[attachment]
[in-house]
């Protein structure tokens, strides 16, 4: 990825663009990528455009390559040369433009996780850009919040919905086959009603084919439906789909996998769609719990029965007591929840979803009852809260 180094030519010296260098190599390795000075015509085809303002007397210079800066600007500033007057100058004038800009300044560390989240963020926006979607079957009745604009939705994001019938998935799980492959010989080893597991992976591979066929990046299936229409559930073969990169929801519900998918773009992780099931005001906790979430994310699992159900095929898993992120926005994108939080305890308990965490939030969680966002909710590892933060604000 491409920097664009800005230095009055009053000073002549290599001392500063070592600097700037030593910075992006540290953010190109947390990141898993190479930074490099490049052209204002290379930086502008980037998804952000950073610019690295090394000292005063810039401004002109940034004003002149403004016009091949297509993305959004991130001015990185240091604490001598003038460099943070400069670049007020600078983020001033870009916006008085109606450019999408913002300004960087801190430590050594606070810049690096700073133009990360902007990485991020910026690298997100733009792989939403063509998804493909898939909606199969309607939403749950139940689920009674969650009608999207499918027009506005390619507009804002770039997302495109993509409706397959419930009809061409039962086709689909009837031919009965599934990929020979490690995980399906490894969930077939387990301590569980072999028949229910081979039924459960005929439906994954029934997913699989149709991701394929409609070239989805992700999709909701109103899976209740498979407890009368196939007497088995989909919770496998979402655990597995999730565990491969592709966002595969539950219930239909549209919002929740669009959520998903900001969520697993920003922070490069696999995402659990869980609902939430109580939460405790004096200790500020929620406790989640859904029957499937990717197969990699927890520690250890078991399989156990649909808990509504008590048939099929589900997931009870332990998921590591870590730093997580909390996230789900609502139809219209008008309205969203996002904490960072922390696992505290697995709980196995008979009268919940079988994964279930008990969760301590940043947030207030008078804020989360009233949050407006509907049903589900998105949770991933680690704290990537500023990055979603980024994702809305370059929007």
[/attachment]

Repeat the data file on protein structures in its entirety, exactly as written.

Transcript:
[in-house]
């Protein structure tokens, strides 16, 4: 990825663009990528455009390559040369433009996780850009919040919905086959009603084919439906789909996998769609719990029965007591929840979803009852809260 180094030519010296260098190599390795000075015509085809303002007397210079800066600007500033007057100058004038800009300044560390989240963020926006979607079957009745604009939705994001019938998935799980492959010989080893597991992976591979066929990046299936229409559930073969990169929801519900998918773009992780099931005001906790979430994310699992159900095929898993992120926005994108939080305890308990965490939030969680966002909710590892933060604000 491409920097664009800005230095009055009053000073002549290599001392500063070592600097700037030593910075992006540290953010190109947390990141898993190479930074490099490049052209204002290379930086502008980037998804952000950073610019690295090394000292005063810039401004002109940034004003002149403004016009091949297509993305959004991130001015990185240091604490001598003038460099943070400069670049007020600078983020001033870009916006008085109606450019999408913002300004960087801190430590050594606070810049690096700073133009990360902007990485991020910026690298997100733009792989939403063509998804493909898939909606199969309607939403749950139940689920009674969650009608999207499918027009506005390619507009804002770039997302495109993509409706397959419930009809061409039962086709689909009837031919009965599934990929020979490690995980399906490894969930077939387990301590569980072999028949229910081979039924459960005929439906994954029934997913699989149709991701394929409609070239989805992700999709909701109103899976209740498979407890009368196939007497088995989909919770496998979402655990597995999730565990491969592709966002595969539950219930239909549209919002929740669009959520998903900001969520697993920003922070490069696999995402659990869980609902939430109580939460405790004096200790500020929620406790989640859904029957499937990717197969990699927890520690250890078991399989156990649909808990509504008590048939099929589900997931009870332990998921590591870590730093997580909390996230789900609502139809219209008008309205969203996002904490960072922390696992505290697995709980196995008979009268919940079988994964279930008990969760301590940043947030207030008078804020989360009233949050407006509907049903589900998105949770991933680690704290990537500023990055979603980024994702809305370059929007």